The appellant here is nonetheless obsessed with the issue of whether the police's taking of a statement from him on September 26, 2014, was a "critical stage." It may have been, but that alone, to the appellant's chagrin, would not confer on him a Sixth Amendment right to counsel. In focusing as he does, the appellant is looking only at the second step of a two-step attachment process. He completely ignores the indispensable and antecedent first step. Even an "accused" does not enjoy the cloak of the Sixth Amendment at every stage of his post-indictment life. He must be ensnared in a "critical stage" of the prosecution for his Sixth Amendment right to counsel to click in. Being "accused" is not enough. You must be an "accused" who is also at a "critical stage."

         Conversely, being at a "critical stage" is not enough, unless you also qualify as "the accused." Those who do not yet qualify for Sixth Amendment coverage do not acquire such coverage simply by being at a "critical stage." The Supreme Court created this difference but we explained the difference in Wood v. State, 196 Md.App. 146, 157-58, 7 A.3d 1115 (2010), cert. denied, 418 Md. 192, 13 A.3d 800 (2011):

Kirby v. Illinois, 406 U.S. 682, 92 S.Ct. 1877, 32 L.Ed.2d 411 (1972), first held that a suspect placed in a pre-indictment, as opposed to a post-indictment, line-up did not yet enjoy the protection of the Sixth Amendment because such a suspect was not yet an "accused." Being at a critical stage would qualify an "accused" for Sixth Amendment assistance, but if you are not yet "accused" even a critical stage would not help. Whatever little wind still propelled the exclusionary sails after Kirby, it was largely wafted away by the subsequent holding in United States v. Ash, 413 U.S. 300, 93 S.Ct. 2568, 37 L.Ed.2d 619 (1973), that even a post-indictment exhibition of a photograph of a subject, either in a group picture or as part of an array of individual photographs, was, unlike standing the suspect in a live line-up, not a critical stage. Whereas Kirby had diminished the ranks of the "accused, " Ash diminished the incidence of a "critical stage."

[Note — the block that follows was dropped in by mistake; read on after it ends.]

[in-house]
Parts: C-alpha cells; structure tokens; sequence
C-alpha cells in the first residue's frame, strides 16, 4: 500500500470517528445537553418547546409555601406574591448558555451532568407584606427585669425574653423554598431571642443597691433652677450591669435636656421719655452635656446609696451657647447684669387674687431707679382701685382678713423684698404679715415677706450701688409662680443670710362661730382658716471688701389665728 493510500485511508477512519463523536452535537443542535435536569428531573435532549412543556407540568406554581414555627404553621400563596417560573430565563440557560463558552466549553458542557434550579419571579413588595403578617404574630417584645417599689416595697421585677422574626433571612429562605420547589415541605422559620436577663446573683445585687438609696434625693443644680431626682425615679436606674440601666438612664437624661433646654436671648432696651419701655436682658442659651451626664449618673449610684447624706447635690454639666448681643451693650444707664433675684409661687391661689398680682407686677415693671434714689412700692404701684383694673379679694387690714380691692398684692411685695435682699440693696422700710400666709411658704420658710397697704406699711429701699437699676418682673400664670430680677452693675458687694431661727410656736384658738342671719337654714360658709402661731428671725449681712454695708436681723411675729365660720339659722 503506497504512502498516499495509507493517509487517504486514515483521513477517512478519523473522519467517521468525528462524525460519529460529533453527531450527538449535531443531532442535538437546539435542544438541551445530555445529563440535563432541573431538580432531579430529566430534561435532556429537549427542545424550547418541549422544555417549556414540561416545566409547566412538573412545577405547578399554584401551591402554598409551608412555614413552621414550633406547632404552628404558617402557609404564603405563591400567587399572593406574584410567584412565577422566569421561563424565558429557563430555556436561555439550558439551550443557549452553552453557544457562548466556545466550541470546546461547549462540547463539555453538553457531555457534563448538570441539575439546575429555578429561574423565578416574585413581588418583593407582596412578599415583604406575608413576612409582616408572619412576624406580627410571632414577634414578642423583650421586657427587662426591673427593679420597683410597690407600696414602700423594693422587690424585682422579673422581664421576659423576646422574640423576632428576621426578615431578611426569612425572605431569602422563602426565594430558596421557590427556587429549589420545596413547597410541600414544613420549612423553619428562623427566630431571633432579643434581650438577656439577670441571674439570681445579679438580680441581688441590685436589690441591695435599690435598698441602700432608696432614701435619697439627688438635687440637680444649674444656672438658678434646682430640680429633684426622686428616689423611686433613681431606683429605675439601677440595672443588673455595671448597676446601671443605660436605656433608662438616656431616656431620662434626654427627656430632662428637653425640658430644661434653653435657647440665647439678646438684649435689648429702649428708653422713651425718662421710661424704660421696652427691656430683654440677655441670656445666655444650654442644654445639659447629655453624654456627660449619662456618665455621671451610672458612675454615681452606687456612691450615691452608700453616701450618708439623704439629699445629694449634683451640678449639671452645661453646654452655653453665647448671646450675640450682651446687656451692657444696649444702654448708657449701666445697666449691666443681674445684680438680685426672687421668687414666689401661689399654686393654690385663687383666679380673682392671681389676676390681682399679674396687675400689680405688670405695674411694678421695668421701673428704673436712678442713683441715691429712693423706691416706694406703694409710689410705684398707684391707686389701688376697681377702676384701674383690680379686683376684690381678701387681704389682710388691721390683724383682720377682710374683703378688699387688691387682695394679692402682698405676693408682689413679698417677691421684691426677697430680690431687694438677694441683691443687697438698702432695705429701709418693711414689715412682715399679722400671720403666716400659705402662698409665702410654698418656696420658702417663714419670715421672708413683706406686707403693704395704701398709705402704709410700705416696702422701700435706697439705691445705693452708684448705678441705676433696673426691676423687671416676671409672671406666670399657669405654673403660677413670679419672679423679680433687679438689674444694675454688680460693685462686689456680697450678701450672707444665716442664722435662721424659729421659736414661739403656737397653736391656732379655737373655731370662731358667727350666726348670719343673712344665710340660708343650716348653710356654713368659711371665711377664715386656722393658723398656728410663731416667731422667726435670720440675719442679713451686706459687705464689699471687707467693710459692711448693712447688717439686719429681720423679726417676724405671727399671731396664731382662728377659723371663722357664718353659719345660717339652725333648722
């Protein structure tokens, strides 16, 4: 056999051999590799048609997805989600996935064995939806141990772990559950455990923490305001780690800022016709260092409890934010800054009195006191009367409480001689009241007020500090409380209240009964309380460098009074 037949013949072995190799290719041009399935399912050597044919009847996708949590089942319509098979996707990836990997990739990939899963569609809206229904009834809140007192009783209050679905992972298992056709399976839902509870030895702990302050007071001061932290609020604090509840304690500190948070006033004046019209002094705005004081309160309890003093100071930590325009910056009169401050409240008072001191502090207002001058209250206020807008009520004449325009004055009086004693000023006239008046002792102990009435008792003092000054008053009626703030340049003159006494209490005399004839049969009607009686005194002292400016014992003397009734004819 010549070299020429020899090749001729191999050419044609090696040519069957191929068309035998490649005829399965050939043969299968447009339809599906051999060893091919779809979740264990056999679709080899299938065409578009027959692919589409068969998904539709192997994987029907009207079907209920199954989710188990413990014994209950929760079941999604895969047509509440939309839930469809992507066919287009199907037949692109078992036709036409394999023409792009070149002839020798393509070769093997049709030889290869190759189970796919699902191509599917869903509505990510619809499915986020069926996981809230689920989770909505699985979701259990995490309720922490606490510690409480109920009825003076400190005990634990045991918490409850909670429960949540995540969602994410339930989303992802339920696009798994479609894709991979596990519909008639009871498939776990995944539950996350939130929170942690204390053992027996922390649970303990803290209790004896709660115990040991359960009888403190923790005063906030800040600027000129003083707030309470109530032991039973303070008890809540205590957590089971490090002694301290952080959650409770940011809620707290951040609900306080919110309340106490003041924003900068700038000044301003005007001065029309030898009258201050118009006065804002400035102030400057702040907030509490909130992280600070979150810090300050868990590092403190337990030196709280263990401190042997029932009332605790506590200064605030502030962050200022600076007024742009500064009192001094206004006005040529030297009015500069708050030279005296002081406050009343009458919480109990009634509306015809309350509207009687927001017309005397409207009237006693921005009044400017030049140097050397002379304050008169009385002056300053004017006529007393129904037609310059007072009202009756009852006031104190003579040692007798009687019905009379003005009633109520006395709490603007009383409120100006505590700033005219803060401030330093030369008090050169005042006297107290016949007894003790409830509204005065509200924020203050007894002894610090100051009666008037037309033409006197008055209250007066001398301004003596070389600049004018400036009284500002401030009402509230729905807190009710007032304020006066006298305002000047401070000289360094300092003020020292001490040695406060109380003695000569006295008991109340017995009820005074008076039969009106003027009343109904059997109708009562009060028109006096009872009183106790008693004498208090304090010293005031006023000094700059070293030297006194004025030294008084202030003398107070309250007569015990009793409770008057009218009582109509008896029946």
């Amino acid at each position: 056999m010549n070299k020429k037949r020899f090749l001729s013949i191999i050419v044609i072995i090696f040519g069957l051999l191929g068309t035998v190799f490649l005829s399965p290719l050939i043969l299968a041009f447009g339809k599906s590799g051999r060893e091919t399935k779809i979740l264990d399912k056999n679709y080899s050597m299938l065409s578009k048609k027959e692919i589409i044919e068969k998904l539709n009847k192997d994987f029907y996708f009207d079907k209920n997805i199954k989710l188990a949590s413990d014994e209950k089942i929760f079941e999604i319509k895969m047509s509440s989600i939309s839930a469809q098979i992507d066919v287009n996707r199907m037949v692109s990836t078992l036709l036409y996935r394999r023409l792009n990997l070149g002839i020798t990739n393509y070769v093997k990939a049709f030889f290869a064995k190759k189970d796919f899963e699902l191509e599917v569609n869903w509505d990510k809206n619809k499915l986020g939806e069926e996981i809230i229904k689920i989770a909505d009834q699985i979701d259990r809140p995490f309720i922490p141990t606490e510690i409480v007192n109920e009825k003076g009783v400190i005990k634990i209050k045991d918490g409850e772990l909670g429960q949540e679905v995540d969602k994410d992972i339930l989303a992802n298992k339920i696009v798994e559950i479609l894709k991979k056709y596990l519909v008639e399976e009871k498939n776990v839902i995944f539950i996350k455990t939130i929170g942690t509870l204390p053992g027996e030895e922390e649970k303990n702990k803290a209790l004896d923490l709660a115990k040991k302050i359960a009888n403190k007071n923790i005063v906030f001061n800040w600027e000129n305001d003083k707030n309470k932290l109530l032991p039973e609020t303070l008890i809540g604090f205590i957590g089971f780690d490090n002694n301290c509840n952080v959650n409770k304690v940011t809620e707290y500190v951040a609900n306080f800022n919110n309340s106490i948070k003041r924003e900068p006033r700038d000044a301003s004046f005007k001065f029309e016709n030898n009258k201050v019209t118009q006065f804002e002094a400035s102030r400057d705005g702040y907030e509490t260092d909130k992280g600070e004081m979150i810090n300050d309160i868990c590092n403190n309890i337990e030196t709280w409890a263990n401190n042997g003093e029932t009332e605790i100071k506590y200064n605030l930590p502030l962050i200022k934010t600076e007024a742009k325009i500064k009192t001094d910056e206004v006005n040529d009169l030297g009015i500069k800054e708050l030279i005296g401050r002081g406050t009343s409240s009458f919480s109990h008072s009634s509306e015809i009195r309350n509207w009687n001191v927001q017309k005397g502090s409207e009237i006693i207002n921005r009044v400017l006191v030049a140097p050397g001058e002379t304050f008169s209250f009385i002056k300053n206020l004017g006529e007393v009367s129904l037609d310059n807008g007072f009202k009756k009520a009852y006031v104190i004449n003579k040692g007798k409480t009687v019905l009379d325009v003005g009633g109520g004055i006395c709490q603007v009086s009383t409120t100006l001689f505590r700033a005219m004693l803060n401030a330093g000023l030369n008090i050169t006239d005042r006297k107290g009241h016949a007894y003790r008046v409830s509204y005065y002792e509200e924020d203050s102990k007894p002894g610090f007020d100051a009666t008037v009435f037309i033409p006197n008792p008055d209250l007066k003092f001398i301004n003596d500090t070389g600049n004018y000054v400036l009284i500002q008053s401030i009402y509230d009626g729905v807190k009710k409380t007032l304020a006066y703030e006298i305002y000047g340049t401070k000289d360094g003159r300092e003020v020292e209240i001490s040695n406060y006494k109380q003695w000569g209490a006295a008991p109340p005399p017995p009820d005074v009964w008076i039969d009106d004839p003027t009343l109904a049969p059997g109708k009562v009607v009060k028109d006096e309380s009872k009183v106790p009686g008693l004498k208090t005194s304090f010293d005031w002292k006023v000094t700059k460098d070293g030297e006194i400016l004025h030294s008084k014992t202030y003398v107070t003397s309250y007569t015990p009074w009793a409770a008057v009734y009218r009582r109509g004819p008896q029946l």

(Emphasis supplied). It is a case of 1) eligibility plus 2) need. Neither one alone will suffice.

         A Contractual Right To Counsel Is Not A Constitutional Right to Counsel

         The appellant persists that the police violated his Sixth Amendment right to counsel when they interrogated him on September 26, 2014, without his retained counsel's having been present. The flaw in the appellant's argument is that the police could not have violated his Sixth Amendment right to counsel on September 26, 2014, because the appellant had no Sixth Amendment right to counsel on that date. He would not acquire such a right until seven and one-half weeks later, when he was indicted by the Prince George's County Grand Jury. It was only on November 18, 2014, that formal prosecutorial proceedings were launched against him and that he thereby became an "accused" person. It was only then that he enjoyed a Sixth Amendment right to counsel.

         The appellant seems to harbor an idea that his retention of John McKenna, Esq., on August 10, 2014, endowed him with a Sixth Amendment right. In his brief, he argues:

At the suppression hearing, attorney John McKenna testified that he had agreed, on August 10 or 11, 2014, to represent Mr. Wallace in this case. Mr. McKenna reached out to the prosecutors to arrange for Mr. Wallace to turn himself in on August 12, 2014. Mr. Wallace did not appear. Mr. McKenna testified that he still considered himself Mr. Wallace's attorney when Mr. Wallace was arrested and interrogated in Washington, D.C., about a month later. Detective Deere, who was ...